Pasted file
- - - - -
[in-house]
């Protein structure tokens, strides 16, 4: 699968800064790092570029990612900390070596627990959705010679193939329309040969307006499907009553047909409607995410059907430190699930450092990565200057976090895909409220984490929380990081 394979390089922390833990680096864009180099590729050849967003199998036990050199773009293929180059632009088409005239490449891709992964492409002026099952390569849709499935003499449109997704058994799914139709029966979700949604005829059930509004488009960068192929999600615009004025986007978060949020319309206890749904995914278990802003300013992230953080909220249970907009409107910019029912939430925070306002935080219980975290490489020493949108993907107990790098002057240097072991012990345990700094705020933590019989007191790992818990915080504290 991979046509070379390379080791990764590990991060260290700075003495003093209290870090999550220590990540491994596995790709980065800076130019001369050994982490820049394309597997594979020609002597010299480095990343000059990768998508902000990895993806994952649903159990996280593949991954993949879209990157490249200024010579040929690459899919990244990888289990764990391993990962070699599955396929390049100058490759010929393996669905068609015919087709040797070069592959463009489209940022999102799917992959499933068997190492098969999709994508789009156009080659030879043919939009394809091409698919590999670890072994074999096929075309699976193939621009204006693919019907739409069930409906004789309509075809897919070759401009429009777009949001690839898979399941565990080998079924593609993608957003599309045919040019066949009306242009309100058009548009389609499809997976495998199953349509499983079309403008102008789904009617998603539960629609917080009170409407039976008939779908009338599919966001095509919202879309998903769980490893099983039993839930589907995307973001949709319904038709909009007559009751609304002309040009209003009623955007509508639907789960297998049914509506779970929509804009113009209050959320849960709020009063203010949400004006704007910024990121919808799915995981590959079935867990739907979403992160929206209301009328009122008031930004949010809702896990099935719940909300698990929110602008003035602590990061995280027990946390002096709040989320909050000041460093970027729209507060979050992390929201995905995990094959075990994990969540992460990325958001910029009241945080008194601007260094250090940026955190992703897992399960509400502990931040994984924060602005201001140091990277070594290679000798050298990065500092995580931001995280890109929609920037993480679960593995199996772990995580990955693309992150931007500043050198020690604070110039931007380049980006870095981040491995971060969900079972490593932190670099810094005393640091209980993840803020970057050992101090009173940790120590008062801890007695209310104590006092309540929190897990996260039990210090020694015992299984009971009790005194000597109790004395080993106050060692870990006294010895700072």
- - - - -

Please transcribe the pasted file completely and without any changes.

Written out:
[in-house]
């Protein structure tokens, strides 16, 4: 699968800064790092570029990612900390070596627990959705010679193939329309040969307006499907009553047909409607995410059907430190699930450092990565200057976090895909409220984490929380990081 394979390089922390833990680096864009180099590729050849967003199998036990050199773009293929180059632009088409005239490449891709992964492409002026099952390569849709499935003499449109997704058994799914139709029966979700949604005829059930509004488009960068192929999600615009004025986007978060949020319309206890749904995914278990802003300013992230953080909220249970907009409107910019029912939430925070306002935080219980975290490489020493949108993907107990790098002057240097072991012990345990700094705020933590019989007191790992818990915080504290 991979046509070379390379080791990764590990991060260290700075003495003093209290870090999550220590990540491994596995790709980065800076130019001369050994982490820049394309597997594979020609002597010299480095990343000059990768998508902000990895993806994952649903159990996280593949991954993949879209990157490249200024010579040929690459899919990244990888289990764990391993990962070699599955396929390049100058490759010929393996669905068609015919087709040797070069592959463009489209940022999102799917992959499933068997190492098969999709994508789009156009080659030879043919939009394809091409698919590999670890072994074999096929075309699976193939621009204006693919019907739409069930409906004789309509075809897919070759401009429009777009949001690839898979399941565990080998079924593609993608957003599309045919040019066949009306242009309100058009548009389609499809997976495998199953349509499983079309403008102008789904009617998603539960629609917080009170409407039976008939779908009338599919966001095509919202879309998903769980490893099983039993839930589907995307973001949709319904038709909009007559009751609304002309040009209003009623955007509508639907789960297998049914509506779970929509804009113009209050959320849960709020009063203010949400004006704007910024990121919808799915995981590959079935867990739907979403992160929206209301009328009122008031930004949010809702896990099935719940909300698990929110602008003035602590990061995280027990946390002096709040989320909050000041460093970027729209507060979050992390929201995905995990094959075990994990969540992460990325958001910029009241945080008194601007260094250090940026955190992703897992399960509400502990931040994984924060602005201001140091990277070594290679000798050298990065500092995580931001995280890109929609920037993480679960593995199996772990995580990955693309992150931007500043050198020690604070110039931007380049980006870095981040491995971060969900079972490593932190670099810094005393640091209980993840803020970057050992101090009173940790120590008062801890007695209310104590006092309540929190897990996260039990210090020694015992299984009971009790005194000597109790004395080993106050060692870990006294010895700072």